When Egypt's ancient Dog Catacombs were fully excavated for the first time in 2010, scientists found about 8 million animal mummies. They're now examining the 2,500-year-old remains, and new research shows that most of the mummies are dogs—many just hours old when mummified. They were likely the product of ancient puppy mills, bred to provide dogs to Egyptians who believed that the spirit of a mummified dog could transport prayers into the afterlife, where they were heard by the canine-headed god Anubis.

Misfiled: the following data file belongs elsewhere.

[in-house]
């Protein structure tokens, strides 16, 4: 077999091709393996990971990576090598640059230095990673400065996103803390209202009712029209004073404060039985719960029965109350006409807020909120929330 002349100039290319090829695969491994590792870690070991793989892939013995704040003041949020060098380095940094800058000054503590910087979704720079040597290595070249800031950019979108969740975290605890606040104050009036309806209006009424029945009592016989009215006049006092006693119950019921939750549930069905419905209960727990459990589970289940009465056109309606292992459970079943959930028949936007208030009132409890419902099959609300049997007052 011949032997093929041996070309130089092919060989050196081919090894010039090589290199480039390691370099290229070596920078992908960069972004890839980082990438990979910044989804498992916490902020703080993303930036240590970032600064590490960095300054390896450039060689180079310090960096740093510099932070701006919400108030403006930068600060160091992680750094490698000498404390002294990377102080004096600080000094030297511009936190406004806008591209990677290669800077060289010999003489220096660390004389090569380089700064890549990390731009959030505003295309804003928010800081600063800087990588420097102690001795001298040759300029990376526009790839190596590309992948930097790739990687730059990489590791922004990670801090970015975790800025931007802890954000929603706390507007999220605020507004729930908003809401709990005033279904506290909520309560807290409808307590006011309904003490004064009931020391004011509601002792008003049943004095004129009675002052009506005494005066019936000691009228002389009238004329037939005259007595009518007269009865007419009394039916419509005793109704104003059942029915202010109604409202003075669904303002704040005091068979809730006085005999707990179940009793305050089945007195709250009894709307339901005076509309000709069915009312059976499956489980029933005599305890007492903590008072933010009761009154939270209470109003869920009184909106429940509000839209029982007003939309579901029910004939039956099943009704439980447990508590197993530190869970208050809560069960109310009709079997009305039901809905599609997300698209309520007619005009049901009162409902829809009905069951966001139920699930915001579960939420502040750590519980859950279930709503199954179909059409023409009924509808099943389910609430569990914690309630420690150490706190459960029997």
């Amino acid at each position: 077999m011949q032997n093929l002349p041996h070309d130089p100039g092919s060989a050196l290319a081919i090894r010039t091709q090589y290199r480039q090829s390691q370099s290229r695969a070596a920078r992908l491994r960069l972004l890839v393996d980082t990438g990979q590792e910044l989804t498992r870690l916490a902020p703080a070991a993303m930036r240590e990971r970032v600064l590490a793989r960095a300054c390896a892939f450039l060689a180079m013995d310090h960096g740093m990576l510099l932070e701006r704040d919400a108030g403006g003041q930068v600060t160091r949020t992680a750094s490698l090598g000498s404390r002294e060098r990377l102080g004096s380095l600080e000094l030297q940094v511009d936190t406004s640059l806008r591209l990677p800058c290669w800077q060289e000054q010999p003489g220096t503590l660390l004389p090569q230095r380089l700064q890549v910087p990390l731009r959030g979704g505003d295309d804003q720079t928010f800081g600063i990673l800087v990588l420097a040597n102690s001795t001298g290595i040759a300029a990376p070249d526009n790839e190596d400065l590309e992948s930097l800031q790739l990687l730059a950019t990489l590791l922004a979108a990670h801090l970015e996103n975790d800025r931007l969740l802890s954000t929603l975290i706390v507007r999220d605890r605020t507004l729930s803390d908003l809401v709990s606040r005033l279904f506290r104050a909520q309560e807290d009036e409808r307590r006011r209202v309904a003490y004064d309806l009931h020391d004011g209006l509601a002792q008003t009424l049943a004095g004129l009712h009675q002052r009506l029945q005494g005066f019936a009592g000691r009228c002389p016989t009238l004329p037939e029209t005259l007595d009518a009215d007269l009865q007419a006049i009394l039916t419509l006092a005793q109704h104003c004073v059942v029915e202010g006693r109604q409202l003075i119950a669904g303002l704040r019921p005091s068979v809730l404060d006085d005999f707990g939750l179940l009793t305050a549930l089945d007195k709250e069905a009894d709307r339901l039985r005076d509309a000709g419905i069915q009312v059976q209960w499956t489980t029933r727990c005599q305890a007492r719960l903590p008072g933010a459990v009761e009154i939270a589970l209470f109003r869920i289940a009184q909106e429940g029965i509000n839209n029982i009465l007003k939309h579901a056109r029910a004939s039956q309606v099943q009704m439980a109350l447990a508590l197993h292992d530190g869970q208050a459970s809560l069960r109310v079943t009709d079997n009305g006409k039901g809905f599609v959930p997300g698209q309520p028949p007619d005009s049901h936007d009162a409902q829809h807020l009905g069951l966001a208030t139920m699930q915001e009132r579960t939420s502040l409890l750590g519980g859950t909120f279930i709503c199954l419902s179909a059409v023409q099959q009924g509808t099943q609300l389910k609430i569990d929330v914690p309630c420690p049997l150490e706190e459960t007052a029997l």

The Dog Catacombs were discovered more than a century ago, but new research is shedding more light on the mummies discovered there. They were piled there between approximately the late sixth century BC and the late first century BC, National Geographic reports, and hold dogs of "all shapes and sizes," says an archaeologist. "I think they [mummified] whatever was there at the time and whatever suited the pilgrim's pocket." They've deteriorated to the point that "it's not easy to identify individual mummies in the galleries or in the photographs," says one expert. "We have piles of mummy remains just over a meter high, on average, that just fill the side tunnels." Click to see photos.